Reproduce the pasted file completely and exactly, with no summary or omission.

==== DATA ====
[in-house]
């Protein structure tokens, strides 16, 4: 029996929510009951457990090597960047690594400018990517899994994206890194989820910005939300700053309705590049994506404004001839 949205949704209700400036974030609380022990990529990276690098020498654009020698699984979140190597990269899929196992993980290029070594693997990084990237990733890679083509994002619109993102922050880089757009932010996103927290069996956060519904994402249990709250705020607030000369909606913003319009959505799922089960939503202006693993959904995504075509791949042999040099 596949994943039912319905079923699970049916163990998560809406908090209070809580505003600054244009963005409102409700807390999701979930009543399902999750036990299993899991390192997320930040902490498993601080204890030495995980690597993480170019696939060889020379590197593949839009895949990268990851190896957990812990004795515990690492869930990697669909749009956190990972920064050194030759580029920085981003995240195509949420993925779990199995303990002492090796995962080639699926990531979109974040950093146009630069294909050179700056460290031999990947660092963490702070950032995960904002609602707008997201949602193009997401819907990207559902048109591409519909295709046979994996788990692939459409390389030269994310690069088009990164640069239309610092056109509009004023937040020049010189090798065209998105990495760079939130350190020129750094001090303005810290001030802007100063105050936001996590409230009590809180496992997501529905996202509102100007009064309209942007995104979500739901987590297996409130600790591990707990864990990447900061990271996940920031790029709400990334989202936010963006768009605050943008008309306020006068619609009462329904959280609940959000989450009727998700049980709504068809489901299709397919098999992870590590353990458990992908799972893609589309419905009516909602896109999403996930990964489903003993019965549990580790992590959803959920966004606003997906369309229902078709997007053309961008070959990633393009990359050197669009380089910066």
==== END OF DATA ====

[in-house]
């Protein structure tokens, strides 16, 4: 029996929510009951457990090597960047690594400018990517899994994206890194989820910005939300700053309705590049994506404004001839 949205949704209700400036974030609380022990990529990276690098020498654009020698699984979140190597990269899929196992993980290029070594693997990084990237990733890679083509994002619109993102922050880089757009932010996103927290069996956060519904994402249990709250705020607030000369909606913003319009959505799922089960939503202006693993959904995504075509791949042999040099 596949994943039912319905079923699970049916163990998560809406908090209070809580505003600054244009963005409102409700807390999701979930009543399902999750036990299993899991390192997320930040902490498993601080204890030495995980690597993480170019696939060889020379590197593949839009895949990268990851190896957990812990004795515990690492869930990697669909749009956190990972920064050194030759580029920085981003995240195509949420993925779990199995303990002492090796995962080639699926990531979109974040950093146009630069294909050179700056460290031999990947660092963490702070950032995960904002609602707008997201949602193009997401819907990207559902048109591409519909295709046979994996788990692939459409390389030269994310690069088009990164640069239309610092056109509009004023937040020049010189090798065209998105990495760079939130350190020129750094001090303005810290001030802007100063105050936001996590409230009590809180496992997501529905996202509102100007009064309209942007995104979500739901987590297996409130600790591990707990864990990447900061990271996940920031790029709400990334989202936010963006768009605050943008008309306020006068619609009462329904959280609940959000989450009727998700049980709504068809489901299709397919098999992870590590353990458990992908799972893609589309419905009516909602896109999403996930990964489903003993019965549990580790992590959803959920966004606003997906369309229902078709997007053309961008070959990633393009990359050197669009380089910066």